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[From the Scene] Recycling used EV batteries for Jeju carbon neutrality

Used EV battery packs stored at storage room in the EV Battery Industrialization Center of Jeju Technopark (KAJA)
Used EV battery packs stored at storage room in the EV Battery Industrialization Center of Jeju Technopark (KAJA)
SEOGWIPO, Jeju Island -- For Jeju, the goal of achieving carbon neutrality will not be achieved only through promoting electric vehicles, solar and wind energy, but also from recycling used batteries. The EV Battery Industrialization Center of Jeju Technopark is on a mission to extend the resort island‘s green efforts by collecting used EV batteries and reusing them. The agency is the only public entity, funded by both the local and central government, in South Korea seeking ways to make the best use of batteries thought to have reached an end of their lifespan.

At the agency’s storage room, around 250 EV battery packs used used in cars such as Hyundai Motor’s IONIQ 5 and Kona, and GM Korea’s Bolt, were stored at a temperature between 21 and 22 degrees Celsius to keep the used batteries in the best condition possible.

“For used EV batteries, it is important to keep them at a stable temperature and humidity to prevent the anode material in them from breaking down and to prevent the density of electrolyte from decreasing,” said Lee Dong-hoon, a team leader at the Jeju Technopark, while warning reporters not to touch the battery packs because there are some electric currents still running inside.

These batteries come from EVs registered in Jeju Island that have been scraped by their owners. Batteries used in EVs purchased before 2021 with government subsidies must be returned to the local government, according to South Korea’s environment protection law.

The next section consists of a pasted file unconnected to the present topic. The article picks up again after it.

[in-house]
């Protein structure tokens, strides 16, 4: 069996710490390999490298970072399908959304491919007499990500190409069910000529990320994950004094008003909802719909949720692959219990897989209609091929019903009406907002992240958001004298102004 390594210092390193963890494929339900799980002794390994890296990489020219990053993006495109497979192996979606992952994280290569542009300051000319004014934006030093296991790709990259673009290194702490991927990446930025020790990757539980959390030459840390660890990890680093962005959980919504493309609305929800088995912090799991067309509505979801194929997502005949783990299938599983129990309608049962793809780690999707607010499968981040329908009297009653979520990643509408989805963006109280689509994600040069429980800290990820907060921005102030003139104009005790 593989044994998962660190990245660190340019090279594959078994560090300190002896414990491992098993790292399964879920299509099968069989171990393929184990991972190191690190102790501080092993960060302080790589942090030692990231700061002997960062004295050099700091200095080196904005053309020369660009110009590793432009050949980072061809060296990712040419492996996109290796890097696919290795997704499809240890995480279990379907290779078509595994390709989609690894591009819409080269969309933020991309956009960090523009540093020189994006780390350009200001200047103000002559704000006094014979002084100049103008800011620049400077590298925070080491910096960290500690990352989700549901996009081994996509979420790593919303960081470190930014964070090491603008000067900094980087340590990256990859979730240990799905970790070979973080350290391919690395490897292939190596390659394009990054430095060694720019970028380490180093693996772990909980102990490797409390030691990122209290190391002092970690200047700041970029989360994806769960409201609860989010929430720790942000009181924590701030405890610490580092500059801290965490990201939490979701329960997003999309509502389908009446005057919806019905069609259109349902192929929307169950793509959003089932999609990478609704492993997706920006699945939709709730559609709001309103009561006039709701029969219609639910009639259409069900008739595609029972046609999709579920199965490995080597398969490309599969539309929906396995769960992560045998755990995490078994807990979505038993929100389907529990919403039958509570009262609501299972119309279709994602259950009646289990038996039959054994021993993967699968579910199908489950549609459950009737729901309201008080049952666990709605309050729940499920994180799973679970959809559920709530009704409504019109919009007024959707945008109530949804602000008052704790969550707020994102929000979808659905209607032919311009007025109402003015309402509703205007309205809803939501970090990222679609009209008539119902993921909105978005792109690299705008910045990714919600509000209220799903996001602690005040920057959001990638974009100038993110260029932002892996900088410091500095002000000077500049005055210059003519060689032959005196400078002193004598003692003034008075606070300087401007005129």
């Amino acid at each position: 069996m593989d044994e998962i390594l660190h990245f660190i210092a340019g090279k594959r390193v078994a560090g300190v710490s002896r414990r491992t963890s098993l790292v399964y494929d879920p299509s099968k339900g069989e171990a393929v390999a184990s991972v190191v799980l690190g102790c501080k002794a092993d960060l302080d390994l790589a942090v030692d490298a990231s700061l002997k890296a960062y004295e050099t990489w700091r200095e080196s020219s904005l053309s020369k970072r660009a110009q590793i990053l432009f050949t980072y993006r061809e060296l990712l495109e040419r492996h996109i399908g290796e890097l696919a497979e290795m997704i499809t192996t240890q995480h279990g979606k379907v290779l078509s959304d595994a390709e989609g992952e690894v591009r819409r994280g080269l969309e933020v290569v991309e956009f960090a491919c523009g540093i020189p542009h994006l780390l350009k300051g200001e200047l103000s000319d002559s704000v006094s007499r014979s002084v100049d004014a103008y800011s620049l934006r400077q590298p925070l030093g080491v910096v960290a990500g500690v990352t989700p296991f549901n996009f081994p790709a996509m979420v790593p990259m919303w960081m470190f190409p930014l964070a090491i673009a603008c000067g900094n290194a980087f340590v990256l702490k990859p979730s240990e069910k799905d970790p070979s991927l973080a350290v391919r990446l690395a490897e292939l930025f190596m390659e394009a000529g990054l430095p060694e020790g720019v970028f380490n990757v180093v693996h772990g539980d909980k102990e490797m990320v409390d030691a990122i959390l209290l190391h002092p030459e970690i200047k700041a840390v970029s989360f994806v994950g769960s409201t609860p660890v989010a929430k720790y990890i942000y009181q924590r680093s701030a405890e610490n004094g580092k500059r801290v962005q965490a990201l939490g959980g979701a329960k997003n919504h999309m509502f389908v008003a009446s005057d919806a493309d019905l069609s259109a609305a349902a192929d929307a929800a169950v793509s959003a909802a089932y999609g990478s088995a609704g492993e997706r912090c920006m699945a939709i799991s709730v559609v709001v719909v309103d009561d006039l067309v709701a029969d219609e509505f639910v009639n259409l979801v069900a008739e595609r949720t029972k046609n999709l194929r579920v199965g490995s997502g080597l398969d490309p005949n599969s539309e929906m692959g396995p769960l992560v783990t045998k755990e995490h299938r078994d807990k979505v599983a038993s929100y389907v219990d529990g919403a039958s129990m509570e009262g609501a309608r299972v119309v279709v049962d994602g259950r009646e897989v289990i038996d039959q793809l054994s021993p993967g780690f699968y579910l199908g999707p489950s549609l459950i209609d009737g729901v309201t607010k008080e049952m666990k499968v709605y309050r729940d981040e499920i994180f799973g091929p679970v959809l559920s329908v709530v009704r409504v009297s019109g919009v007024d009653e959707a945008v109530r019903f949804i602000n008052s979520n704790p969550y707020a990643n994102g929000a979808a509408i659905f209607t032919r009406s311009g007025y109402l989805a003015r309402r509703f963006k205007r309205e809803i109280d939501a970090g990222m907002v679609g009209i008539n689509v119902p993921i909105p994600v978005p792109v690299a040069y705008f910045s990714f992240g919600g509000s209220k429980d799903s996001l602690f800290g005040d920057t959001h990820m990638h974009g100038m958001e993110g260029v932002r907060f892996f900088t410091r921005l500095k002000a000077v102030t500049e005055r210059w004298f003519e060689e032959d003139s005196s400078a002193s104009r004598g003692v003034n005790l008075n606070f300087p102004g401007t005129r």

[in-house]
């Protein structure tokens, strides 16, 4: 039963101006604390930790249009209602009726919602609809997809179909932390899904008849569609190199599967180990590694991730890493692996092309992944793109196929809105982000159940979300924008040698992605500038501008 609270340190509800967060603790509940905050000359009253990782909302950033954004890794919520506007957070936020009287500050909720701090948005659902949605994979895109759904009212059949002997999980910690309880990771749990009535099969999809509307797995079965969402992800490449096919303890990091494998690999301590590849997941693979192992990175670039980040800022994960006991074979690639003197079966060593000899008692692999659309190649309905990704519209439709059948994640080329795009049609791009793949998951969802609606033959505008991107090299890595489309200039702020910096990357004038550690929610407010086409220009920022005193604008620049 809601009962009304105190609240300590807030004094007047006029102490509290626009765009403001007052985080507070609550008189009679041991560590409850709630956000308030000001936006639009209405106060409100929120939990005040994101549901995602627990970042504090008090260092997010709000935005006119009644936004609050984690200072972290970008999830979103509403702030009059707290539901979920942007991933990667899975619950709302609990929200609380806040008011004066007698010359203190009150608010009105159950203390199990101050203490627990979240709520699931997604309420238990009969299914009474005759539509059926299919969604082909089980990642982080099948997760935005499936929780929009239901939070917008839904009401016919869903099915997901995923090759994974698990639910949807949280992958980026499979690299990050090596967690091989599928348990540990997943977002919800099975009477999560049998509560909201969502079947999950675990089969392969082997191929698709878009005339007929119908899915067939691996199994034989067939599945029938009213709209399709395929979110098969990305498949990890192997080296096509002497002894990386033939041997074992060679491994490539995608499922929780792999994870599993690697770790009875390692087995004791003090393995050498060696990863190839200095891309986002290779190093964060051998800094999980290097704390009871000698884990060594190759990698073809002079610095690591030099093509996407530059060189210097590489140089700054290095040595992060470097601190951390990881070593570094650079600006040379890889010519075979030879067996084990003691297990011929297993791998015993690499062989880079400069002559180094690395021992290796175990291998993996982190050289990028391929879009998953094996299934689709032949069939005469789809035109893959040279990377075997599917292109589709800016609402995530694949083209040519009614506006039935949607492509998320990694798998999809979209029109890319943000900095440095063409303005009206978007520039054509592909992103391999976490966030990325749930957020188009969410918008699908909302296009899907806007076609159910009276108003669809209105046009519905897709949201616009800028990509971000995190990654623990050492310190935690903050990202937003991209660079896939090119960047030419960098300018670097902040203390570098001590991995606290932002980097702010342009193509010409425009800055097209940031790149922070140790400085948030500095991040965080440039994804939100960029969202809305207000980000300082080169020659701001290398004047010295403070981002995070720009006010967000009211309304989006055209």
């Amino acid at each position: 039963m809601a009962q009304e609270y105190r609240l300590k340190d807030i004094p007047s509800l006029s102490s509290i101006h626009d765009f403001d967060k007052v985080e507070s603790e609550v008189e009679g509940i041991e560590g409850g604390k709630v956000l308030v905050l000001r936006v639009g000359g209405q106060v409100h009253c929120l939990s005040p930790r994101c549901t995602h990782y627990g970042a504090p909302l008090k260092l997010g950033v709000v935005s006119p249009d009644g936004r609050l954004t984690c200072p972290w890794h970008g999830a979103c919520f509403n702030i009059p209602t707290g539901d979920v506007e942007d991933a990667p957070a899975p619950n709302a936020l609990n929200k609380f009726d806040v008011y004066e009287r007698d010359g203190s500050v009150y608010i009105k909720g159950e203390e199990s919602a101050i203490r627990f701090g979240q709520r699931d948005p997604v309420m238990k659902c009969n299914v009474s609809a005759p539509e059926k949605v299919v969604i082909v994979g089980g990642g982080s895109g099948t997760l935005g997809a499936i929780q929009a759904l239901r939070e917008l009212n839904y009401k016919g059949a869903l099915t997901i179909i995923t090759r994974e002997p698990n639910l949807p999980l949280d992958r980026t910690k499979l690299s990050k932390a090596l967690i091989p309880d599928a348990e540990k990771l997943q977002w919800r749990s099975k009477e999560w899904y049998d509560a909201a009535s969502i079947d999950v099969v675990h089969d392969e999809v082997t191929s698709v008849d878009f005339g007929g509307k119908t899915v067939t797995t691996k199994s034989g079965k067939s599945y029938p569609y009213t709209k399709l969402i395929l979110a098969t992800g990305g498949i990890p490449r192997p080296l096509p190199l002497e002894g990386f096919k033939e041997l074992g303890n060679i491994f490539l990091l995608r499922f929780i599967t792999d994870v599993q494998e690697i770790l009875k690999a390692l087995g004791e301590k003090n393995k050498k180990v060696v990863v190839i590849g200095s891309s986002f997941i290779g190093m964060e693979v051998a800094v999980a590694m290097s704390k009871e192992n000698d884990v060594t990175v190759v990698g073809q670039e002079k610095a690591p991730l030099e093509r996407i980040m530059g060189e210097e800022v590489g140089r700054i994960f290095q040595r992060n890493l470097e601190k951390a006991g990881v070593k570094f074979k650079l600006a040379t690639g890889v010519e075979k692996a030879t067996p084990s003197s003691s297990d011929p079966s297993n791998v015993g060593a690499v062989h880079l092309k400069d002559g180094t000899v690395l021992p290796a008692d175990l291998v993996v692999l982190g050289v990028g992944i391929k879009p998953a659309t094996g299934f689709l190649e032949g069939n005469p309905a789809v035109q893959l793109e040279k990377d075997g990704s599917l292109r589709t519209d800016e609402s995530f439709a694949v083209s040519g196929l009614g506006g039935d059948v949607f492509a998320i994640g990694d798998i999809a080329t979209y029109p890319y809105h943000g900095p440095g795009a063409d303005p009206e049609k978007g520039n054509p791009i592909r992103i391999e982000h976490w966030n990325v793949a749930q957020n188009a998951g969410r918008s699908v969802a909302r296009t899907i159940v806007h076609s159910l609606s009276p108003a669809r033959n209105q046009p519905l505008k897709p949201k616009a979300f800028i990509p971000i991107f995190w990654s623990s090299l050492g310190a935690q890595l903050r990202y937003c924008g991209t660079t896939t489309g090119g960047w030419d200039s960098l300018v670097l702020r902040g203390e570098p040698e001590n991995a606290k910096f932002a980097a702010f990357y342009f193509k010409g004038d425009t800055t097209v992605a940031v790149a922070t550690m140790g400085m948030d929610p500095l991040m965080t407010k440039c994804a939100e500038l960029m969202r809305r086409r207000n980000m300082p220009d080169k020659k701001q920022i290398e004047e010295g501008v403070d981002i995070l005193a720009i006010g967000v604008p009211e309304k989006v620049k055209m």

EV battery packs are put to rest until the electric currents left inside them are dried out.

Then, they are moved to a battery pack observation room where those that have been physically damaged are thrown out.

Battery packs that have been approved in the observation stage then go into the inspection room where their charging and discharging functions are tested for 48 hours.

“Battery packs that still guarantee 70 percent of original capacity are used to make mid-to-large sized electric power storage systems (ESS) and uninterruptible power supplies (UPS),” Lee explained.

EV battery packs disassembled into modules (Yonhap)
EV battery packs disassembled into modules (Yonhap)
Those with lower performance are disassembled into modules and those modules also go into the inspection rooms for performance testing.

Battery packs are made with 10 modules which are made with 10 cells.

Modules are reused to make small electric power storage systems, wheelchair batteries, electric bicycles, and e-scooters.

The rest are sold to private companies that extract rare materials such as lithium, cobalt, nickel, and manganese inside modules.

Jeju Technopark anticipates the island to have around 20,000 used EV battery packs disposed.

“We aim to come up with diverse ways to reuse these EV battery packs not only to make ESS but also on diverse forms of mobility such as golf carts, fishing boats, agricultural and construction machines,” he said.

By Hong Yoo (yoohong@heraldcorp.com)
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